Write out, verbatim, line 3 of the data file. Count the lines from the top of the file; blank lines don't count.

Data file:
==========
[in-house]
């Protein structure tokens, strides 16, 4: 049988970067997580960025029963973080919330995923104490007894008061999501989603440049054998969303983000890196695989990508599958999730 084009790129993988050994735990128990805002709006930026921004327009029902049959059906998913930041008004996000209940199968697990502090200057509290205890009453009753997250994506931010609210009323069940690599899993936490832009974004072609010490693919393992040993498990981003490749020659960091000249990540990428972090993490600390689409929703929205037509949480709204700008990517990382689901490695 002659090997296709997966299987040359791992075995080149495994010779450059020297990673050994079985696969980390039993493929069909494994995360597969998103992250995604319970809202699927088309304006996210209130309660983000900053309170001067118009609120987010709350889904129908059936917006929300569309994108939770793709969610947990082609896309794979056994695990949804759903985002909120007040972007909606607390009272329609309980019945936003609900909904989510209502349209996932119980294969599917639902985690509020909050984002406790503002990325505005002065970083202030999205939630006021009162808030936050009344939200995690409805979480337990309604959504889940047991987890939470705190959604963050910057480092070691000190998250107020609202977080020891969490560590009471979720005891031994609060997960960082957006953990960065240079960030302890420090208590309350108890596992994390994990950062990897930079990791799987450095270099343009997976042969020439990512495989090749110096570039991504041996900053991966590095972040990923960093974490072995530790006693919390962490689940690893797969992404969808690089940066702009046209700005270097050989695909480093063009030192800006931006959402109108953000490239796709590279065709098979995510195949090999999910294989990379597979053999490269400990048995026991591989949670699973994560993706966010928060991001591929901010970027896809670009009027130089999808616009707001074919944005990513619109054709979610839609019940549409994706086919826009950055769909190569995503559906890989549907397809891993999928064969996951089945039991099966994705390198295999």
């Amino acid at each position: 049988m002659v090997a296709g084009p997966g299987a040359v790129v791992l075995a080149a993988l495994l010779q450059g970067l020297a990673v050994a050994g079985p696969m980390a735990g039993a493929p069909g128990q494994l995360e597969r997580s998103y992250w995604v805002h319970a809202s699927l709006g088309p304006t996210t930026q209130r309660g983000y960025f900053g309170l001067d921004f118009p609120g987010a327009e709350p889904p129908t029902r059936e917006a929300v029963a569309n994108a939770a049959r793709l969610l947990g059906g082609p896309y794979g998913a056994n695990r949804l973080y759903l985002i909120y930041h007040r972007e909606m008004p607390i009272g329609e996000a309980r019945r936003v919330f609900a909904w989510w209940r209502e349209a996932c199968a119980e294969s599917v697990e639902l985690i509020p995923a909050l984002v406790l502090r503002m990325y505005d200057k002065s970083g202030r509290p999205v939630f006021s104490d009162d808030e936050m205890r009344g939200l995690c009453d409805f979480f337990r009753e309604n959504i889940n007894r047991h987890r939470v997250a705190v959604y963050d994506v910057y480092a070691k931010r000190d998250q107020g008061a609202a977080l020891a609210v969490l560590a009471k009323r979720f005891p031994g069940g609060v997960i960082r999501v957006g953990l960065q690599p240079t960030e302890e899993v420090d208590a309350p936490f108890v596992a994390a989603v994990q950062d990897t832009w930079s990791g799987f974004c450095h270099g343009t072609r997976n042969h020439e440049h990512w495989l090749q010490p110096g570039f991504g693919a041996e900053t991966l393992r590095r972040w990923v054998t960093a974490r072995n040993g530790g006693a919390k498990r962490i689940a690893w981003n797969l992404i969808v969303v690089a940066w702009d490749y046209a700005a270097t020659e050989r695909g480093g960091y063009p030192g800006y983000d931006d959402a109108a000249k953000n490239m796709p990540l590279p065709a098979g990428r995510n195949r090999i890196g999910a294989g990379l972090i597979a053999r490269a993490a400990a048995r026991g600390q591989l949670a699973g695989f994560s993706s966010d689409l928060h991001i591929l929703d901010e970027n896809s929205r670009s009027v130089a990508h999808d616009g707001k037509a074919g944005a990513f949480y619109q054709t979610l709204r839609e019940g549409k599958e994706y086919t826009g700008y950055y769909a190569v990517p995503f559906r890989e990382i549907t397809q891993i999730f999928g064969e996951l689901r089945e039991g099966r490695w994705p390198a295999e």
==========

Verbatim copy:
């Amino acid at each position: 049988m002659v090997a296709g084009p997966g299987a040359v790129v791992l075995a080149a993988l495994l010779q450059g970067l020297a990673v050994a050994g079985p696969m980390a735990g039993a493929p069909g128990q494994l995360e597969r997580s998103y992250w995604v805002h319970a809202s699927l709006g088309p304006t996210t930026q209130r309660g983000y960025f900053g309170l001067d921004f118009p609120g987010a327009e709350p889904p129908t029902r059936e917006a929300v029963a569309n994108a939770a049959r793709l969610l947990g059906g082609p896309y794979g998913a056994n695990r949804l973080y759903l985002i909120y930041h007040r972007e909606m008004p607390i009272g329609e996000a309980r019945r936003v919330f609900a909904w989510w209940r209502e349209a996932c199968a119980e294969s599917v697990e639902l985690i509020p995923a909050l984002v406790l502090r503002m990325y505005d200057k002065s970083g202030r509290p999205v939630f006021s104490d009162d808030e936050m205890r009344g939200l995690c009453d409805f979480f337990r009753e309604n959504i889940n007894r047991h987890r939470v997250a705190v959604y963050d994506v910057y480092a070691k931010r000190d998250q107020g008061a609202a977080l020891a609210v969490l560590a009471k009323r979720f005891p031994g069940g609060v997960i960082r999501v957006g953990l960065q690599p240079t960030e302890e899993v420090d208590a309350p936490f108890v596992a994390a989603v994990q950062d990897t832009w930079s990791g799987f974004c450095h270099g343009t072609r997976n042969h020439e440049h990512w495989l090749q010490p110096g570039f991504g693919a041996e900053t991966l393992r590095r972040w990923v054998t960093a974490r072995n040993g530790g006693a919390k498990r962490i689940a690893w981003n797969l992404i969808v969303v690089a940066w702009d490749y046209a700005a270097t020659e050989r695909g480093g960091y063009p030192g800006y983000d931006d959402a109108a000249k953000n490239m796709p990540l590279p065709a098979g990428r995510n195949r090999i890196g999910a294989g990379l972090i597979a053999r490269a993490a400990a048995r026991g600390q591989l949670a699973g695989f994560s993706s966010d689409l928060h991001i591929l929703d901010e970027n896809s929205r670009s009027v130089a990508h999808d616009g707001k037509a074919g944005a990513f949480y619109q054709t979610l709204r839609e019940g549409k599958e994706y086919t826009g700008y950055y769909a190569v990517p995503f559906r890989e990382i549907t397809q891993i999730f999928g064969e996951l689901r089945e039991g099966r490695w994705p390198a295999e």